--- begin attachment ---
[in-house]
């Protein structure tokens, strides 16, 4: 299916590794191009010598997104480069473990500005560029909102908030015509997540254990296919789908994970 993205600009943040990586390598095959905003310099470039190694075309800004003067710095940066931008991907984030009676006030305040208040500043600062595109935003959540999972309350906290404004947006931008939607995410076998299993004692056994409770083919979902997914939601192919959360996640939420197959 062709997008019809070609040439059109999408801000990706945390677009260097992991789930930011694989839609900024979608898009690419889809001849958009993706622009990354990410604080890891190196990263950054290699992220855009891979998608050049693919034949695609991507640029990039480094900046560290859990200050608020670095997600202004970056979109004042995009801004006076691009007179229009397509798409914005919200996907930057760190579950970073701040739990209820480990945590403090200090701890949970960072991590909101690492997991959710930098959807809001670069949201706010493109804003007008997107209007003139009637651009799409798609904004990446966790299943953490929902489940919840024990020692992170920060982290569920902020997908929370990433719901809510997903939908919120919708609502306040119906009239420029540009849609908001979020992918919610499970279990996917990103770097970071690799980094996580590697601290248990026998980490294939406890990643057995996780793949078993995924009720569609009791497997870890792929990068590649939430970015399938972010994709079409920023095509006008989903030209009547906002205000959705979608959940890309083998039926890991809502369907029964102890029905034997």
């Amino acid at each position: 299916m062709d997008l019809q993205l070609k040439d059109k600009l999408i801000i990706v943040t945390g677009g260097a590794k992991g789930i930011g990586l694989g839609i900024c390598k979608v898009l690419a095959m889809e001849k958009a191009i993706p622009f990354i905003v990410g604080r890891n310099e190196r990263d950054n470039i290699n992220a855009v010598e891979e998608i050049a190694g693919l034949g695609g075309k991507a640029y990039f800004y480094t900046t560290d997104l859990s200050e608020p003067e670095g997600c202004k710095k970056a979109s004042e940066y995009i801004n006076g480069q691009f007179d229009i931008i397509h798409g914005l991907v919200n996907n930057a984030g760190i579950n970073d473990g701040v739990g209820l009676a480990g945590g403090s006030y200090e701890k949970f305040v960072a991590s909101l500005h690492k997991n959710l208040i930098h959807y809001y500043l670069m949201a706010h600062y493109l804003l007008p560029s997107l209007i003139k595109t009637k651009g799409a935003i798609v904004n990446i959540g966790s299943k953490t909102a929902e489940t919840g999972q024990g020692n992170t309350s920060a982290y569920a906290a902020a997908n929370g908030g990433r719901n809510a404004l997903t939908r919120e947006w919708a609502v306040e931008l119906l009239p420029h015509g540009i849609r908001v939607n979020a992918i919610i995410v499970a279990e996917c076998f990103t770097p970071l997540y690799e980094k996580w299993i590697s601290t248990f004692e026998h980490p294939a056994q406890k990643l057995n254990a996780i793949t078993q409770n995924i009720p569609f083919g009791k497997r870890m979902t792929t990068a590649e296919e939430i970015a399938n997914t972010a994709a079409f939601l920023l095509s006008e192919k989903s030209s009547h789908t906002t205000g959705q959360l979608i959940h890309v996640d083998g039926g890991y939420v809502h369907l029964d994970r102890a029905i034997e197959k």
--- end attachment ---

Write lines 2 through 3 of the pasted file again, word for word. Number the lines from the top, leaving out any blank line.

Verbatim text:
């Protein structure tokens, strides 16, 4: 299916590794191009010598997104480069473990500005560029909102908030015509997540254990296919789908994970 993205600009943040990586390598095959905003310099470039190694075309800004003067710095940066931008991907984030009676006030305040208040500043600062595109935003959540999972309350906290404004947006931008939607995410076998299993004692056994409770083919979902997914939601192919959360996640939420197959 062709997008019809070609040439059109999408801000990706945390677009260097992991789930930011694989839609900024979608898009690419889809001849958009993706622009990354990410604080890891190196990263950054290699992220855009891979998608050049693919034949695609991507640029990039480094900046560290859990200050608020670095997600202004970056979109004042995009801004006076691009007179229009397509798409914005919200996907930057760190579950970073701040739990209820480990945590403090200090701890949970960072991590909101690492997991959710930098959807809001670069949201706010493109804003007008997107209007003139009637651009799409798609904004990446966790299943953490929902489940919840024990020692992170920060982290569920902020997908929370990433719901809510997903939908919120919708609502306040119906009239420029540009849609908001979020992918919610499970279990996917990103770097970071690799980094996580590697601290248990026998980490294939406890990643057995996780793949078993995924009720569609009791497997870890792929990068590649939430970015399938972010994709079409920023095509006008989903030209009547906002205000959705979608959940890309083998039926890991809502369907029964102890029905034997």
């Amino acid at each position: 299916m062709d997008l019809q993205l070609k040439d059109k600009l999408i801000i990706v943040t945390g677009g260097a590794k992991g789930i930011g990586l694989g839609i900024c390598k979608v898009l690419a095959m889809e001849k958009a191009i993706p622009f990354i905003v990410g604080r890891n310099e190196r990263d950054n470039i290699n992220a855009v010598e891979e998608i050049a190694g693919l034949g695609g075309k991507a640029y990039f800004y480094t900046t560290d997104l859990s200050e608020p003067e670095g997600c202004k710095k970056a979109s004042e940066y995009i801004n006076g480069q691009f007179d229009i931008i397509h798409g914005l991907v919200n996907n930057a984030g760190i579950n970073d473990g701040v739990g209820l009676a480990g945590g403090s006030y200090e701890k949970f305040v960072a991590s909101l500005h690492k997991n959710l208040i930098h959807y809001y500043l670069m949201a706010h600062y493109l804003l007008p560029s997107l209007i003139k595109t009637k651009g799409a935003i798609v904004n990446i959540g966790s299943k953490t909102a929902e489940t919840g999972q024990g020692n992170t309350s920060a982290y569920a906290a902020a997908n929370g908030g990433r719901n809510a404004l997903t939908r919120e947006w919708a609502v306040e931008l119906l009239p420029h015509g540009i849609r908001v939607n979020a992918i919610i995410v499970a279990e996917c076998f990103t770097p970071l997540y690799e980094k996580w299993i590697s601290t248990f004692e026998h980490p294939a056994q406890k990643l057995n254990a996780i793949t078993q409770n995924i009720p569609f083919g009791k497997r870890m979902t792929t990068a590649e296919e939430i970015a399938n997914t972010a994709a079409f939601l920023l095509s006008e192919k989903s030209s009547h789908t906002t205000g959705q959360l979608i959940h890309v996640d083998g039926g890991y939420v809502h369907l029964d994970r102890a029905i034997e197959k």